Sunday, September 17, 2006

Do you really know what kind of Mortgage you have?

First off, this is not a slam on the mortgage industry as there are a lot of good people out there. This is simply to let potential home buyers know a little about what is out there.

With so many options out there today, so many people can 'afford' homes, or can they? Banks have introduced creative concepts with ARMS's, Interest Only loans, Home Equity (HELOC), and now some are even introducing 40-year mortgages..What? All of these options sounded great to a lot of cash-strapped people wanting to buy a house in the heated market.

Adjustable Rate Mortgage (ARM) - They are loans secured on a property whose interest rate, and monthly payment, vary over time. They are sometimes sold to unsophisticated buyers who are unlikely to repay the loan if the interest rate rises, which they are doing here in the US now.

On the flip side, if you can repay this loan, it might not be a bad idea...That is if you can pay it off in the time allotted and not face a "pre-payment penalty." Early payments of part of the principal will reduce the total cost of the loan (total interest paid), and will shorten the amount of time needed to pay off the loan. Early payoff of the entire loan amount (refinancing) is often done when interest rates drop significantly.

With all of these options out there, more and more people were buying property, thus continuing the market "bubble" for so long. One of the most most risky and most complicated loans, according to Business Week, is the Option ARM Loan. It brought in a whole new group of buyers in to the housing market. Basically, the option ARM's low payments are temporary. And the less you pay on it, the more is added back into the balance.

Option ARM - An "option ARM" is a loan where the borrower has the option of making either a specified minimum payment, an interest-only payment, or a 15-year or 30-year fixed rate in a given month. The minimum payment is less than an interest-only payment and therefore results in negative amortization, while the full payment is the fully-amortized share of interest and principal. Option ARM's are popular because they are usually offered with a very low initial interest rate (a so-called "teaser rate") and a low minimum payment, which permits borrowers to qualify for a much larger loan than would otherwise be possible.

As with regular ARM's, there can be benefits to these loans, but be careful. For instance, someone like who has sporadic income (Real Estate), self-employed, or in a seasonal market, might chose to do an Option ARM. For example, someone who makes the majority of their income around the winter holiday season, but who earns minimal income during the following few months may wish to pay the full payment during their busy season, but drop back to the interest-only payment or the minimum during a period of reduced earnings. With a fixed-payment loan, if they were unable to meet the payment during their lean season they would risk late fees or foreclosure.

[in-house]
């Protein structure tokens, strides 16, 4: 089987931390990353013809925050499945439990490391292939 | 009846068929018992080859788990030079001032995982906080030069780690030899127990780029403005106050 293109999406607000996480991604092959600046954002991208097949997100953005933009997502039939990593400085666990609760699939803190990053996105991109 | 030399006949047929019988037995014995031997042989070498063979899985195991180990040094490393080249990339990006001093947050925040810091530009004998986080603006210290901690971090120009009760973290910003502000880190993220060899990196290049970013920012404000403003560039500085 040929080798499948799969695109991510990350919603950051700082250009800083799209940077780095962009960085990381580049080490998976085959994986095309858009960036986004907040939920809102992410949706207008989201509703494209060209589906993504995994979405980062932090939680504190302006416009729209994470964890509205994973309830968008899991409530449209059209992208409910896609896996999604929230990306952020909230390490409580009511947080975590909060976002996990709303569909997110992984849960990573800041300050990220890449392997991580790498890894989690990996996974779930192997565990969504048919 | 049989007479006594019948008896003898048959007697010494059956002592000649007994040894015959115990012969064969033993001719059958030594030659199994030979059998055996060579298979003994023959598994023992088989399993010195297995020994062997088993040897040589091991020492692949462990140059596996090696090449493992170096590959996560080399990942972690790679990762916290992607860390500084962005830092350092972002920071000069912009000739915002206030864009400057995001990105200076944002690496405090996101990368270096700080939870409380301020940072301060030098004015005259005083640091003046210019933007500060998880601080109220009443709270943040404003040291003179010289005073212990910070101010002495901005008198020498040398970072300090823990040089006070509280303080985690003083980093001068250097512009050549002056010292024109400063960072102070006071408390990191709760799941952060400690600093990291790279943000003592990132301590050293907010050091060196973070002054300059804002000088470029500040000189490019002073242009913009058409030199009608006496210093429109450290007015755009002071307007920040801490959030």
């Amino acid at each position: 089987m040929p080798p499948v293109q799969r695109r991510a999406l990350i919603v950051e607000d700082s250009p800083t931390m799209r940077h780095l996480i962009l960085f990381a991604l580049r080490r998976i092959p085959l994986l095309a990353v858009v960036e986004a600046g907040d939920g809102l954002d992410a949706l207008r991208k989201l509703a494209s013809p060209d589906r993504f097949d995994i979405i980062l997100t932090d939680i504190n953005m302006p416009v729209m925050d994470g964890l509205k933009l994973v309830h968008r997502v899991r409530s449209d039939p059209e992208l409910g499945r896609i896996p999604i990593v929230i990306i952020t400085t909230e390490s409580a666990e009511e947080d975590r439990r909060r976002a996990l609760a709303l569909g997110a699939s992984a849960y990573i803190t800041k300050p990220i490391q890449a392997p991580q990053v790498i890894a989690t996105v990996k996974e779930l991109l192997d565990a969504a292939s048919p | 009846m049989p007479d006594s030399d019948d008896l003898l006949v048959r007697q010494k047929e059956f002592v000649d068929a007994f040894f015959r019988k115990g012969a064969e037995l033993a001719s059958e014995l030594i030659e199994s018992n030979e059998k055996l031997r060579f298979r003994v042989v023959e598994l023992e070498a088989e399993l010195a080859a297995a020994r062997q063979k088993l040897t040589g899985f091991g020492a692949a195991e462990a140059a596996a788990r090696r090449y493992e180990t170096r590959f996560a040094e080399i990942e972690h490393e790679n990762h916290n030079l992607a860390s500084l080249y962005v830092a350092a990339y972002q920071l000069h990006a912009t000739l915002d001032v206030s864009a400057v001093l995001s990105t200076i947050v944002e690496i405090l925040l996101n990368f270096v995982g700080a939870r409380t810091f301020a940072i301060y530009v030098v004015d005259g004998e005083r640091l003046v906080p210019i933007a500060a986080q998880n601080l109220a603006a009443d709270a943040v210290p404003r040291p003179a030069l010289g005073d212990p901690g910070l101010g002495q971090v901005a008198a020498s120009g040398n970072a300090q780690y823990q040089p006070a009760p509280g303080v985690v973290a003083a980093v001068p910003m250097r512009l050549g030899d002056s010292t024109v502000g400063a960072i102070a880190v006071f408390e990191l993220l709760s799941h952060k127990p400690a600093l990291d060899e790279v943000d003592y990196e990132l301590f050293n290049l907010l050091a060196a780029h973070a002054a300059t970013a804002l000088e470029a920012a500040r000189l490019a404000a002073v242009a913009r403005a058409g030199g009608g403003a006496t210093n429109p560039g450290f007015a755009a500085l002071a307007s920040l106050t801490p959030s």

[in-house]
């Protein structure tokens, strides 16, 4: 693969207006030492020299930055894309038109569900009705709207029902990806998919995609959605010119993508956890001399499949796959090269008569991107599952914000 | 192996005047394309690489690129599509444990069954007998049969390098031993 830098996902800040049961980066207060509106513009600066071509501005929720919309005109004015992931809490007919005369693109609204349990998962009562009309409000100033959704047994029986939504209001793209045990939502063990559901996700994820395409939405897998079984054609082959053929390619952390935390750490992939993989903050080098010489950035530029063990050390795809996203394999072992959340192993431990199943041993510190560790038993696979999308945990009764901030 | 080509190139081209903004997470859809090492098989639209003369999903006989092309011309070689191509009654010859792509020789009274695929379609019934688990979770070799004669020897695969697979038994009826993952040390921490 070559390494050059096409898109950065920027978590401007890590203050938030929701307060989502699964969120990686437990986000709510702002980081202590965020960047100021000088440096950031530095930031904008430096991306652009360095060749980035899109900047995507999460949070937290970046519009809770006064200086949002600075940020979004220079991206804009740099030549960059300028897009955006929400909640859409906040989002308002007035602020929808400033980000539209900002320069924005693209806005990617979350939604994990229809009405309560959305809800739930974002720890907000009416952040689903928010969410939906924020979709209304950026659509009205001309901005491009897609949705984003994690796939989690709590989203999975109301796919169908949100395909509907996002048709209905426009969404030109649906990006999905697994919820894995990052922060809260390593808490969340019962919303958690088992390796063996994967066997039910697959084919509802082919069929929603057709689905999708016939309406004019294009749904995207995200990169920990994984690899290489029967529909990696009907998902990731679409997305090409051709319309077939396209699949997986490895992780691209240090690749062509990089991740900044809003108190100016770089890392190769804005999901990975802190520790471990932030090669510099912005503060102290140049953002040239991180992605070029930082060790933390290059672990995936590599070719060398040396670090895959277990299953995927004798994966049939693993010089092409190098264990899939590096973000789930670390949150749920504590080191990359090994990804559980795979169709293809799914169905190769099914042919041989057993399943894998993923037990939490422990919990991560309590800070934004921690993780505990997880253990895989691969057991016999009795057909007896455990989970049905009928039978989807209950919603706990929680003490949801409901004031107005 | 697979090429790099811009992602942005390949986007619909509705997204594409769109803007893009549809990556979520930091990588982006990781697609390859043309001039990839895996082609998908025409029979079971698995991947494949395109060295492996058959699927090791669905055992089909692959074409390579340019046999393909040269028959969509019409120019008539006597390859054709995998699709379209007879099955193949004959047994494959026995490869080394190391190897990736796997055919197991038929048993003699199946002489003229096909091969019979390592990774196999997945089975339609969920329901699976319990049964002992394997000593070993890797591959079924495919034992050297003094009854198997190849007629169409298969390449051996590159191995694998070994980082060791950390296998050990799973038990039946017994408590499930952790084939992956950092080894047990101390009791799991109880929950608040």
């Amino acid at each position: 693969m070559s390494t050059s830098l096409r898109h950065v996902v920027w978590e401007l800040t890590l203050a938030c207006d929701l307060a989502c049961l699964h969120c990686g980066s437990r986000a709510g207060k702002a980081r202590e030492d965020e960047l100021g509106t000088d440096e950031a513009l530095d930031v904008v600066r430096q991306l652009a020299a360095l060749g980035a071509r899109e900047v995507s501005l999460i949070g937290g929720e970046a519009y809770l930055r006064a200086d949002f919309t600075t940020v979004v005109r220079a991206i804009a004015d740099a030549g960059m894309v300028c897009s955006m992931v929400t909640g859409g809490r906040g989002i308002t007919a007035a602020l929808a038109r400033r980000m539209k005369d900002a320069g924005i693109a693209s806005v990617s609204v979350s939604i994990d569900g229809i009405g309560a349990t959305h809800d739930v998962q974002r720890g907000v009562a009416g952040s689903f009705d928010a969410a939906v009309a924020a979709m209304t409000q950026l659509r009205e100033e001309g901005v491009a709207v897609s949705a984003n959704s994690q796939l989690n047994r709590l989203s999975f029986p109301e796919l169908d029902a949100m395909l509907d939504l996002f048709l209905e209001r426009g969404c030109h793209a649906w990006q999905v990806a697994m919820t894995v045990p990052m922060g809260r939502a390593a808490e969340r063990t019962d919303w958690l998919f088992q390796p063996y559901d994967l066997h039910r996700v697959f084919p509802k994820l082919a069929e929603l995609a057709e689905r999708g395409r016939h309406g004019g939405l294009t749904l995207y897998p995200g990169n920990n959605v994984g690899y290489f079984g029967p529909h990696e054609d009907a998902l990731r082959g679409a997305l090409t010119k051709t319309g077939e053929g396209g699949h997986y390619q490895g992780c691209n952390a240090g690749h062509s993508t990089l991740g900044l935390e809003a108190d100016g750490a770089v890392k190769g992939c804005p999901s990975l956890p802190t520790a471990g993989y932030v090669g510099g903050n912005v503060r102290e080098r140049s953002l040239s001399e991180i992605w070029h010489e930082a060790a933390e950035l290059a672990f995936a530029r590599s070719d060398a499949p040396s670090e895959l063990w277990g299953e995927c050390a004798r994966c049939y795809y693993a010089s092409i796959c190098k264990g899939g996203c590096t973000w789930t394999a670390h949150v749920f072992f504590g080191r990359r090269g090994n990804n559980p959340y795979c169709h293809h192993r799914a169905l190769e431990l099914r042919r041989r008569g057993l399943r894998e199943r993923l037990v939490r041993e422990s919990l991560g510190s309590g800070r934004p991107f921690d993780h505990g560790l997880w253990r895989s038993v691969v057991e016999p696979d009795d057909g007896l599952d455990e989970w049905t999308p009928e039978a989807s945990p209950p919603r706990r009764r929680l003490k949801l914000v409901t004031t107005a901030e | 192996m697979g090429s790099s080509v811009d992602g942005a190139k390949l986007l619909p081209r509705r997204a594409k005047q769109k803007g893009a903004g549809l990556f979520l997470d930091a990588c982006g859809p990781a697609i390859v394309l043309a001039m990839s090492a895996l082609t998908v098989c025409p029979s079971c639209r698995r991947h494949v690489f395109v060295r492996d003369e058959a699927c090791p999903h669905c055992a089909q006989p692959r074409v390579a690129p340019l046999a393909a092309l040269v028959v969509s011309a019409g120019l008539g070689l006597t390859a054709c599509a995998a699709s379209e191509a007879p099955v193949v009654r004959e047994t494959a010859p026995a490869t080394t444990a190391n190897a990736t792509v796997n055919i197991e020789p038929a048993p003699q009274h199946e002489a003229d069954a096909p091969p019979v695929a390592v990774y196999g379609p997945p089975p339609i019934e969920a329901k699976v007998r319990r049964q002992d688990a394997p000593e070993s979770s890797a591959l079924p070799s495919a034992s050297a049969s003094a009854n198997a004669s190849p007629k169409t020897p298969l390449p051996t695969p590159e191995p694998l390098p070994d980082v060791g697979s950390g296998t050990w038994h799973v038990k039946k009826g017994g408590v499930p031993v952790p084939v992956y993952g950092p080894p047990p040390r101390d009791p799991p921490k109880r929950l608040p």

These are just two options out there, so be careful. Did you know that mortgage brokers get more commission, the riskier the loan is? I didn't either until I read an article about it. In the same article from Business Week (September 11, 2006), it stated that, "Big banks love option ARM's because they can book all of the earnings up front even though the borrower may never pay in full...Banks are underwriting riskier loans to less creditworthy customers."

Oh yeah, did you know foreclosures are up to? According to, "For a homeowner with a 5/1 ARM (an adjustable rate loan with an initial fixed rate for five years that then adjusts annually) that's now resetting, the adjustment could add at least two percentage points to the interest rate. That could send the payment on a $200,000 loan up from about $950 a month closer to $1,200.

These exotic mortgages, which have been issued by lenders at much higher numbers the past few years, default at a higher rate than do fixed-rate mortgages. And sub-prime loans, which are much more common than in the past, have a higher default rate as well."

Now that you have some knowledge be careful about who you chose to do work with when financing your home. Be sure to ask the right questions, read the fine print, and stick to your guns!

As I've stated earlier, there are a lot of good lenders out there, so if you would like some names of the ones I recommend, shoot me an email and I'll let you know!


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